Pasture rejuvenation with bloat-free legumes

Direct seeding of productive and nutritive legume species into existing pasture is considered the most attractive option for pasture rejuvenation. For high performance grazing systems, identification of suitable bloat-free legumes and methods for direct seeding into old grass and legume stands will be essential strategies.

The objective of this review is to collate current information and research on benefits of mixed grass-legume pastures, identify appropriate pasture rejuvenation methods, and discuss recent improvements in bloat-free forage legumes and their potential contribution to production systems. Pasture rejuvenation refers to the improvement in biomass productivity and/or nutritional quality of existing pasture without removing the existing vegetation.

To determine the optimum proportion in legume-grass binary mixture, a western Canada research study ( looked at a combination of legume and grass at ratios of 0, 0.11, 0.22, 0.33, 0.67, and 1.0. The study demonstrated higher forage yield when the pasture mixture contained 11 to 33% legumes and the yield advantage decreased as the proportion of legume increased to 67% or more. Additionally, a higher proportion of legume in the mixture always increased crude protein, but not necessarily the biomass yield.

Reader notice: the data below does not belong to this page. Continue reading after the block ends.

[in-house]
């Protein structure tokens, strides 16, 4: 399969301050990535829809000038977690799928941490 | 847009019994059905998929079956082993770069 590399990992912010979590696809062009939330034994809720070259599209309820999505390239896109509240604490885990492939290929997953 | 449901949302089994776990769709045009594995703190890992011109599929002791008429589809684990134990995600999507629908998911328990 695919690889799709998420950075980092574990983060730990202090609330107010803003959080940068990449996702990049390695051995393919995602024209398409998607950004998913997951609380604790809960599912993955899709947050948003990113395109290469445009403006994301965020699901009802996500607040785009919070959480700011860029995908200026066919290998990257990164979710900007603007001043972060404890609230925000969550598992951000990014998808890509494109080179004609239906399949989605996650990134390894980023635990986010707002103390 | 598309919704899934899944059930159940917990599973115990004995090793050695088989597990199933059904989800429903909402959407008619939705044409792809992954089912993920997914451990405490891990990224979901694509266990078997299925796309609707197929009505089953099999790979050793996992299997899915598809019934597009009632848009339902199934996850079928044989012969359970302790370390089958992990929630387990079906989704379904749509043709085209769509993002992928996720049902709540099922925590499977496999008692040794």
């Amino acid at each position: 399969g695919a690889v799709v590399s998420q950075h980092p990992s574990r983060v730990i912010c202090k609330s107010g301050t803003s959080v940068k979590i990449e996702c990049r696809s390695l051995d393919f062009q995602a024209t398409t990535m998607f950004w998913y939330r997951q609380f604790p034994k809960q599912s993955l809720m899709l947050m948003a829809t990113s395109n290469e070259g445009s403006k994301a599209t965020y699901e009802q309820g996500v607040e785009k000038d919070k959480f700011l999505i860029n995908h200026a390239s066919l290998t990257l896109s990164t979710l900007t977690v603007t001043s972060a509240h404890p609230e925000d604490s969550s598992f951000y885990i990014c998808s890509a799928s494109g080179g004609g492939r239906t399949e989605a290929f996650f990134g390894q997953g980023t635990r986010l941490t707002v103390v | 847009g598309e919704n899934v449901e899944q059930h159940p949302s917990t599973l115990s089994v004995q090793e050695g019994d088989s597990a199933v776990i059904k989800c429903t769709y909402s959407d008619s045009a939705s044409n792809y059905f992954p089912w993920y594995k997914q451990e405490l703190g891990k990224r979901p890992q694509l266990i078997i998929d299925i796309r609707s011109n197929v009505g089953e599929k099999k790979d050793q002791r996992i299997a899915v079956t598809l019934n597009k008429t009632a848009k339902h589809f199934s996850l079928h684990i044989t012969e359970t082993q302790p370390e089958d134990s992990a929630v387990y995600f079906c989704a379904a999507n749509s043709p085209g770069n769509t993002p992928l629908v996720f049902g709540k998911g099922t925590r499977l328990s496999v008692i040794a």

Biological nitrogen fixation and nitrogen cycling

It is estimated that the amount of atmospheric N fixed in grass-legume pastures ranges from 100 to 380 kg N/ha/yr, but amounts greater than 500 kg N/ha/yr have also been reported. Research has found that a large fraction (~80%) of fixed N is transferred to the associated crop, which increases the grassland productivity.